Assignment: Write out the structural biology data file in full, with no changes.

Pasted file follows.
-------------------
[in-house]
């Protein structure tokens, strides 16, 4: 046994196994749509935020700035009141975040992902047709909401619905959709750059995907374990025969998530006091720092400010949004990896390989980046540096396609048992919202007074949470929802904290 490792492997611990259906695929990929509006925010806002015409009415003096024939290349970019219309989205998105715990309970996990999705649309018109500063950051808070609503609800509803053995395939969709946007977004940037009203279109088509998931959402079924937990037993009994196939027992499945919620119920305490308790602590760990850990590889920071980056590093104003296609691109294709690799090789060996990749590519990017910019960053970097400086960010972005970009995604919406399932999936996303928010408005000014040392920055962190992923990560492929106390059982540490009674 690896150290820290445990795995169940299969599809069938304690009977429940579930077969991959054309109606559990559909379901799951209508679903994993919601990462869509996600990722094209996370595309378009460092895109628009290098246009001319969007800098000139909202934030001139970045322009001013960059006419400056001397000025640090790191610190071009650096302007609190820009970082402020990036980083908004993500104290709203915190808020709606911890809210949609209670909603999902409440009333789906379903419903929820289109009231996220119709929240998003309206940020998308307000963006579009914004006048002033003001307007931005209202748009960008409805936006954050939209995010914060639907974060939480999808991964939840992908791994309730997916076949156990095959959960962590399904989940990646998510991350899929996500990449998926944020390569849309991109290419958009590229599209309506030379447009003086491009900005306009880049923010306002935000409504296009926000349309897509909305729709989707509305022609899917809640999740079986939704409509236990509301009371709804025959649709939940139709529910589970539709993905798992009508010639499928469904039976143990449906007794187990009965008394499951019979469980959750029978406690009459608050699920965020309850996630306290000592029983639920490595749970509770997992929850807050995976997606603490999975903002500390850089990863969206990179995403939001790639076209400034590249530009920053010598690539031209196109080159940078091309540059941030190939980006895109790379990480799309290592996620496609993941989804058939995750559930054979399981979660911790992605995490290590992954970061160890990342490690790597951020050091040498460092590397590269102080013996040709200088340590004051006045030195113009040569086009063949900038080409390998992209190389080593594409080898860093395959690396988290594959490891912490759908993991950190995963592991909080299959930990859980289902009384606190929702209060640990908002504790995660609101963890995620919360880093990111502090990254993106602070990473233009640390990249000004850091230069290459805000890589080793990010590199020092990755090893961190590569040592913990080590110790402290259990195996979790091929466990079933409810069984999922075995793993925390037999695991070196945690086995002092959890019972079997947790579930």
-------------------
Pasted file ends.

[in-house]
């Protein structure tokens, strides 16, 4: 046994196994749509935020700035009141975040992902047709909401619905959709750059995907374990025969998530006091720092400010949004990896390989980046540096396609048992919202007074949470929802904290 490792492997611990259906695929990929509006925010806002015409009415003096024939290349970019219309989205998105715990309970996990999705649309018109500063950051808070609503609800509803053995395939969709946007977004940037009203279109088509998931959402079924937990037993009994196939027992499945919620119920305490308790602590760990850990590889920071980056590093104003296609691109294709690799090789060996990749590519990017910019960053970097400086960010972005970009995604919406399932999936996303928010408005000014040392920055962190992923990560492929106390059982540490009674 690896150290820290445990795995169940299969599809069938304690009977429940579930077969991959054309109606559990559909379901799951209508679903994993919601990462869509996600990722094209996370595309378009460092895109628009290098246009001319969007800098000139909202934030001139970045322009001013960059006419400056001397000025640090790191610190071009650096302007609190820009970082402020990036980083908004993500104290709203915190808020709606911890809210949609209670909603999902409440009333789906379903419903929820289109009231996220119709929240998003309206940020998308307000963006579009914004006048002033003001307007931005209202748009960008409805936006954050939209995010914060639907974060939480999808991964939840992908791994309730997916076949156990095959959960962590399904989940990646998510991350899929996500990449998926944020390569849309991109290419958009590229599209309506030379447009003086491009900005306009880049923010306002935000409504296009926000349309897509909305729709989707509305022609899917809640999740079986939704409509236990509301009371709804025959649709939940139709529910589970539709993905798992009508010639499928469904039976143990449906007794187990009965008394499951019979469980959750029978406690009459608050699920965020309850996630306290000592029983639920490595749970509770997992929850807050995976997606603490999975903002500390850089990863969206990179995403939001790639076209400034590249530009920053010598690539031209196109080159940078091309540059941030190939980006895109790379990480799309290592996620496609993941989804058939995750559930054979399981979660911790992605995490290590992954970061160890990342490690790597951020050091040498460092590397590269102080013996040709200088340590004051006045030195113009040569086009063949900038080409390998992209190389080593594409080898860093395959690396988290594959490891912490759908993991950190995963592991909080299959930990859980289902009384606190929702209060640990908002504790995660609101963890995620919360880093990111502090990254993106602070990473233009640390990249000004850091230069290459805000890589080793990010590199020092990755090893961190590569040592913990080590110790402290259990195996979790091929466990079933409810069984999922075995793993925390037999695991070196945690086995002092959890019972079997947790579930």